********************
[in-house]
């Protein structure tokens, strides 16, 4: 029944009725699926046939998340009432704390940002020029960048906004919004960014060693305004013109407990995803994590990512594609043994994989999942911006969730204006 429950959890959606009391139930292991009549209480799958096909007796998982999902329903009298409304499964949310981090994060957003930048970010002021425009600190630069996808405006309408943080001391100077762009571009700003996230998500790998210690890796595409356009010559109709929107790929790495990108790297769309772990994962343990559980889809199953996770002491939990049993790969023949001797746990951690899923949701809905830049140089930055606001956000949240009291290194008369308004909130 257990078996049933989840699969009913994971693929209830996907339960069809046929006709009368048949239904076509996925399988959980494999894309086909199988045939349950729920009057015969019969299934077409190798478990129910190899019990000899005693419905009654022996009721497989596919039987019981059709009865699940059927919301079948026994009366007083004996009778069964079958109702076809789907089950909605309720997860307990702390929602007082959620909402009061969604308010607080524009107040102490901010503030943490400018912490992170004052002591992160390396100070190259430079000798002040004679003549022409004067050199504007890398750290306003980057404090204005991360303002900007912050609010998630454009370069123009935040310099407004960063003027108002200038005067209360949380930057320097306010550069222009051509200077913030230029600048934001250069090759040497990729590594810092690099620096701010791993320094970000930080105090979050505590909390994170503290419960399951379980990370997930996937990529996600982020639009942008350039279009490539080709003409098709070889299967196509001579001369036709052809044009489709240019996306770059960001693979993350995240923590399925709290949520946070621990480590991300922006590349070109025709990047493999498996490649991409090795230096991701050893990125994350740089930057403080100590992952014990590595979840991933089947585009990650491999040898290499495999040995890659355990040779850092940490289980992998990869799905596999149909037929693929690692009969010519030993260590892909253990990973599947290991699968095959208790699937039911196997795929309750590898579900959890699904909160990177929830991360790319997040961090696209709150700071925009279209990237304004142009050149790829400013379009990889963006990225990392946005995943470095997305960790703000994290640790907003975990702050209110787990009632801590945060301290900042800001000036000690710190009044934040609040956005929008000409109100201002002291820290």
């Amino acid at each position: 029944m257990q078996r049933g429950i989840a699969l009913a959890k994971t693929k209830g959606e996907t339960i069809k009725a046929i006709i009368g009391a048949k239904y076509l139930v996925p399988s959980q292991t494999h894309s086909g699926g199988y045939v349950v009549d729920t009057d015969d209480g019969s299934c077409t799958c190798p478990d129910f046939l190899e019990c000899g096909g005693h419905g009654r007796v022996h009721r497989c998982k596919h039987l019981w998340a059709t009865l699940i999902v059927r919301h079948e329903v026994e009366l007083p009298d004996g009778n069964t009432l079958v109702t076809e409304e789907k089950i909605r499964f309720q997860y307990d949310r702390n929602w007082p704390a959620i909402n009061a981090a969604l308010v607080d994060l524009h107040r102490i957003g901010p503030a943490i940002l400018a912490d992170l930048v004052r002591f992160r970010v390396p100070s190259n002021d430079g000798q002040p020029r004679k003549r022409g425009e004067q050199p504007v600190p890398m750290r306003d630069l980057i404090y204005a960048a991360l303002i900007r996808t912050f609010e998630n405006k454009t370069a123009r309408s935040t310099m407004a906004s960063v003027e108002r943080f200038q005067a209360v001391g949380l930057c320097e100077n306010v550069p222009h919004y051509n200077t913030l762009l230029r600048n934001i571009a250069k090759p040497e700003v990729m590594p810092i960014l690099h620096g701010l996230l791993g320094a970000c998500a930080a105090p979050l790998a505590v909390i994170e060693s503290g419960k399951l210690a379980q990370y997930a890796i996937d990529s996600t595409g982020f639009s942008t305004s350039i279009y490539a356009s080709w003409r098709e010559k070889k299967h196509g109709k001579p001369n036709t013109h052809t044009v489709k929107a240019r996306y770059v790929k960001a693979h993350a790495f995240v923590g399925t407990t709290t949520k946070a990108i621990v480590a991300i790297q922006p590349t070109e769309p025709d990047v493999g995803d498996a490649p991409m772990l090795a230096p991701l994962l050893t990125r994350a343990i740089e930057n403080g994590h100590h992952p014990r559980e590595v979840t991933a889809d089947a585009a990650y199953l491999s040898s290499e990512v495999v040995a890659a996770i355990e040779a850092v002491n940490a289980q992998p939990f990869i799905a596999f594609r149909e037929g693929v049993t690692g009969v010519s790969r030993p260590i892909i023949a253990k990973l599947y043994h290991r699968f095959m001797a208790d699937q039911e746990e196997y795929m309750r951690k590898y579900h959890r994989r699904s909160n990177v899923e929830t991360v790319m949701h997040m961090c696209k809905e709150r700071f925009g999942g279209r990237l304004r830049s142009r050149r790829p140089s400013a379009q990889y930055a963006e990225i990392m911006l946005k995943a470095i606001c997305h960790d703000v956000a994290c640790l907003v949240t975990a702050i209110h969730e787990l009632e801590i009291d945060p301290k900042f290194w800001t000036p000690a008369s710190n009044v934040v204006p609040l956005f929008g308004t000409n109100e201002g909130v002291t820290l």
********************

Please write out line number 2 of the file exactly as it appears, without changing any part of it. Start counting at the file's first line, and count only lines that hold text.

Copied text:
């Protein structure tokens, strides 16, 4: 029944009725699926046939998340009432704390940002020029960048906004919004960014060693305004013109407990995803994590990512594609043994994989999942911006969730204006 429950959890959606009391139930292991009549209480799958096909007796998982999902329903009298409304499964949310981090994060957003930048970010002021425009600190630069996808405006309408943080001391100077762009571009700003996230998500790998210690890796595409356009010559109709929107790929790495990108790297769309772990994962343990559980889809199953996770002491939990049993790969023949001797746990951690899923949701809905830049140089930055606001956000949240009291290194008369308004909130 257990078996049933989840699969009913994971693929209830996907339960069809046929006709009368048949239904076509996925399988959980494999894309086909199988045939349950729920009057015969019969299934077409190798478990129910190899019990000899005693419905009654022996009721497989596919039987019981059709009865699940059927919301079948026994009366007083004996009778069964079958109702076809789907089950909605309720997860307990702390929602007082959620909402009061969604308010607080524009107040102490901010503030943490400018912490992170004052002591992160390396100070190259430079000798002040004679003549022409004067050199504007890398750290306003980057404090204005991360303002900007912050609010998630454009370069123009935040310099407004960063003027108002200038005067209360949380930057320097306010550069222009051509200077913030230029600048934001250069090759040497990729590594810092690099620096701010791993320094970000930080105090979050505590909390994170503290419960399951379980990370997930996937990529996600982020639009942008350039279009490539080709003409098709070889299967196509001579001369036709052809044009489709240019996306770059960001693979993350995240923590399925709290949520946070621990480590991300922006590349070109025709990047493999498996490649991409090795230096991701050893990125994350740089930057403080100590992952014990590595979840991933089947585009990650491999040898290499495999040995890659355990040779850092940490289980992998990869799905596999149909037929693929690692009969010519030993260590892909253990990973599947290991699968095959208790699937039911196997795929309750590898579900959890699904909160990177929830991360790319997040961090696209709150700071925009279209990237304004142009050149790829400013379009990889963006990225990392946005995943470095997305960790703000994290640790907003975990702050209110787990009632801590945060301290900042800001000036000690710190009044934040609040956005929008000409109100201002002291820290």